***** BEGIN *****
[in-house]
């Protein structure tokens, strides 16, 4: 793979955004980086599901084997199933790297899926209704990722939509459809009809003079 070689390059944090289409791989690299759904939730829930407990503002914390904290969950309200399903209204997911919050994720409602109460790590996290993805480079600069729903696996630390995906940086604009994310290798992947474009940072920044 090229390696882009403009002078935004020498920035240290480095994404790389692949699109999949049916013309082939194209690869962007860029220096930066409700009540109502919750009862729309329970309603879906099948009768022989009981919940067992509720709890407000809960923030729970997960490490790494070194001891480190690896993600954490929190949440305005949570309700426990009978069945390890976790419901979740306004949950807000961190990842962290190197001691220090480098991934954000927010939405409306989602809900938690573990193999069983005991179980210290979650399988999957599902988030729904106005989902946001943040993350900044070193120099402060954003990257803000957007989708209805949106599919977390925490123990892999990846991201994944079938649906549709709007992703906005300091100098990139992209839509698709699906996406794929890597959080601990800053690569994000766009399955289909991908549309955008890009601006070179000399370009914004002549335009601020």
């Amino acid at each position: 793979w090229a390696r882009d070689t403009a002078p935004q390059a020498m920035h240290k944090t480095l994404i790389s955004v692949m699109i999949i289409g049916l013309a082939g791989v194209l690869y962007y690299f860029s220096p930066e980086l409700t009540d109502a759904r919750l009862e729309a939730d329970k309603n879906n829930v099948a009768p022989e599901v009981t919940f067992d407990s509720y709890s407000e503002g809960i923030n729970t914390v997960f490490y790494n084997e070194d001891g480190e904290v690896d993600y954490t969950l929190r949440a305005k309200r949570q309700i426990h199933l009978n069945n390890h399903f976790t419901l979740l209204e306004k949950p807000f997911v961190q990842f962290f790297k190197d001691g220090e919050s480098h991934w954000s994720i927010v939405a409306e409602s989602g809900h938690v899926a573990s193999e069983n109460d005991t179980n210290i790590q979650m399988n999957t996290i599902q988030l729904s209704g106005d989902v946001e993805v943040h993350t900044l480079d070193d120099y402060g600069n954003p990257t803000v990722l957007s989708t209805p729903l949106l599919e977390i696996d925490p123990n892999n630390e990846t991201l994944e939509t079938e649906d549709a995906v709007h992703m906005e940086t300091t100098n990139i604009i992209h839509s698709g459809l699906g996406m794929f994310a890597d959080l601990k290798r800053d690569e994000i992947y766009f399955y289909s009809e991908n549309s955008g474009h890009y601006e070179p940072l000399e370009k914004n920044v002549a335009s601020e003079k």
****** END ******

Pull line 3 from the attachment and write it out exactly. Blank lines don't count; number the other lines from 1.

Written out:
């Amino acid at each position: 793979w090229a390696r882009d070689t403009a002078p935004q390059a020498m920035h240290k944090t480095l994404i790389s955004v692949m699109i999949i289409g049916l013309a082939g791989v194209l690869y962007y690299f860029s220096p930066e980086l409700t009540d109502a759904r919750l009862e729309a939730d329970k309603n879906n829930v099948a009768p022989e599901v009981t919940f067992d407990s509720y709890s407000e503002g809960i923030n729970t914390v997960f490490y790494n084997e070194d001891g480190e904290v690896d993600y954490t969950l929190r949440a305005k309200r949570q309700i426990h199933l009978n069945n390890h399903f976790t419901l979740l209204e306004k949950p807000f997911v961190q990842f962290f790297k190197d001691g220090e919050s480098h991934w954000s994720i927010v939405a409306e409602s989602g809900h938690v899926a573990s193999e069983n109460d005991t179980n210290i790590q979650m399988n999957t996290i599902q988030l729904s209704g106005d989902v946001e993805v943040h993350t900044l480079d070193d120099y402060g600069n954003p990257t803000v990722l957007s989708t209805p729903l949106l599919e977390i696996d925490p123990n892999n630390e990846t991201l994944e939509t079938e649906d549709a995906v709007h992703m906005e940086t300091t100098n990139i604009i992209h839509s698709g459809l699906g996406m794929f994310a890597d959080l601990k290798r800053d690569e994000i992947y766009f399955y289909s009809e991908n549309s955008g474009h890009y601006e070179p940072l000399e370009k914004n920044v002549a335009s601020e003079k």